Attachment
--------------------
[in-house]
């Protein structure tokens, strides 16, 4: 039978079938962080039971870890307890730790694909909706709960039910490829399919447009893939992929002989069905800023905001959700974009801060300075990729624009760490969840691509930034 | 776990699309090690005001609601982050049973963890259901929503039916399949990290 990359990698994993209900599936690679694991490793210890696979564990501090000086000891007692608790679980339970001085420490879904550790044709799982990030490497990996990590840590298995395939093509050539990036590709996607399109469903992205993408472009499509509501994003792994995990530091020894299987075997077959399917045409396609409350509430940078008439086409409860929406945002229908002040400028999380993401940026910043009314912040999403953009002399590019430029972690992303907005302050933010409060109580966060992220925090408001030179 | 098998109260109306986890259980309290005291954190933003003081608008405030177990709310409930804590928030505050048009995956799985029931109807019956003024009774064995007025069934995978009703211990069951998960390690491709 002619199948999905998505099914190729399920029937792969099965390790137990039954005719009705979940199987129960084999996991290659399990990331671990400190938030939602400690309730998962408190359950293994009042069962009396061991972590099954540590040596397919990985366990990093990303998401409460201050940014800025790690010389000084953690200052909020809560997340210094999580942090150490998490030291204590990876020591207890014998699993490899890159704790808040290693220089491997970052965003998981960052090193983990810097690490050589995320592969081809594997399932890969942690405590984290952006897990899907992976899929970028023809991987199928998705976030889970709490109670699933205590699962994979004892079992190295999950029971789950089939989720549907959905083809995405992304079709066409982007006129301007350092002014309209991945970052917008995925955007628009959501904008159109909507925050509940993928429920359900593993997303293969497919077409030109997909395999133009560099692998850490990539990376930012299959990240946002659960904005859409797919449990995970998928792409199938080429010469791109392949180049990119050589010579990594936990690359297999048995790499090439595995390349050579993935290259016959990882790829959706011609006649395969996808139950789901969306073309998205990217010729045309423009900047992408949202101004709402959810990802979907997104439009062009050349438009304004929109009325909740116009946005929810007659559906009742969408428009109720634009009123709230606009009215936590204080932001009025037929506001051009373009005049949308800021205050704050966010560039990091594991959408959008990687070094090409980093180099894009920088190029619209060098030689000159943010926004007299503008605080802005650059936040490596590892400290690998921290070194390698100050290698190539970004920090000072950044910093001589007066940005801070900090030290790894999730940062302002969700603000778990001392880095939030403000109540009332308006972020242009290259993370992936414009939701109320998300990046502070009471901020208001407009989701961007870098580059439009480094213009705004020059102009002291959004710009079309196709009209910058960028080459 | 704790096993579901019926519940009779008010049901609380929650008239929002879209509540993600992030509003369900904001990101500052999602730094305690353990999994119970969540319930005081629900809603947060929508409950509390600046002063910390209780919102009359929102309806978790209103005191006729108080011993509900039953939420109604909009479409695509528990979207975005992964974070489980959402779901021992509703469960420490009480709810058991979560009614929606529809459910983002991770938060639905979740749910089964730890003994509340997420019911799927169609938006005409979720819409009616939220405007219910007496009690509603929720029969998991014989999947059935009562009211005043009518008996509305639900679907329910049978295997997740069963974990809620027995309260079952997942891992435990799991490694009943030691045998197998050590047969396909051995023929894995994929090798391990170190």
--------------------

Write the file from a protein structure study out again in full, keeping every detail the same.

[in-house]
């Protein structure tokens, strides 16, 4: 039978079938962080039971870890307890730790694909909706709960039910490829399919447009893939992929002989069905800023905001959700974009801060300075990729624009760490969840691509930034 | 776990699309090690005001609601982050049973963890259901929503039916399949990290 990359990698994993209900599936690679694991490793210890696979564990501090000086000891007692608790679980339970001085420490879904550790044709799982990030490497990996990590840590298995395939093509050539990036590709996607399109469903992205993408472009499509509501994003792994995990530091020894299987075997077959399917045409396609409350509430940078008439086409409860929406945002229908002040400028999380993401940026910043009314912040999403953009002399590019430029972690992303907005302050933010409060109580966060992220925090408001030179 | 098998109260109306986890259980309290005291954190933003003081608008405030177990709310409930804590928030505050048009995956799985029931109807019956003024009774064995007025069934995978009703211990069951998960390690491709 002619199948999905998505099914190729399920029937792969099965390790137990039954005719009705979940199987129960084999996991290659399990990331671990400190938030939602400690309730998962408190359950293994009042069962009396061991972590099954540590040596397919990985366990990093990303998401409460201050940014800025790690010389000084953690200052909020809560997340210094999580942090150490998490030291204590990876020591207890014998699993490899890159704790808040290693220089491997970052965003998981960052090193983990810097690490050589995320592969081809594997399932890969942690405590984290952006897990899907992976899929970028023809991987199928998705976030889970709490109670699933205590699962994979004892079992190295999950029971789950089939989720549907959905083809995405992304079709066409982007006129301007350092002014309209991945970052917008995925955007628009959501904008159109909507925050509940993928429920359900593993997303293969497919077409030109997909395999133009560099692998850490990539990376930012299959990240946002659960904005859409797919449990995970998928792409199938080429010469791109392949180049990119050589010579990594936990690359297999048995790499090439595995390349050579993935290259016959990882790829959706011609006649395969996808139950789901969306073309998205990217010729045309423009900047992408949202101004709402959810990802979907997104439009062009050349438009304004929109009325909740116009946005929810007659559906009742969408428009109720634009009123709230606009009215936590204080932001009025037929506001051009373009005049949308800021205050704050966010560039990091594991959408959008990687070094090409980093180099894009920088190029619209060098030689000159943010926004007299503008605080802005650059936040490596590892400290690998921290070194390698100050290698190539970004920090000072950044910093001589007066940005801070900090030290790894999730940062302002969700603000778990001392880095939030403000109540009332308006972020242009290259993370992936414009939701109320998300990046502070009471901020208001407009989701961007870098580059439009480094213009705004020059102009002291959004710009079309196709009209910058960028080459 | 704790096993579901019926519940009779008010049901609380929650008239929002879209509540993600992030509003369900904001990101500052999602730094305690353990999994119970969540319930005081629900809603947060929508409950509390600046002063910390209780919102009359929102309806978790209103005191006729108080011993509900039953939420109604909009479409695509528990979207975005992964974070489980959402779901021992509703469960420490009480709810058991979560009614929606529809459910983002991770938060639905979740749910089964730890003994509340997420019911799927169609938006005409979720819409009616939220405007219910007496009690509603929720029969998991014989999947059935009562009211005043009518008996509305639900679907329910049978295997997740069963974990809620027995309260079952997942891992435990799991490694009943030691045998197998050590047969396909051995023929894995994929090798391990170190």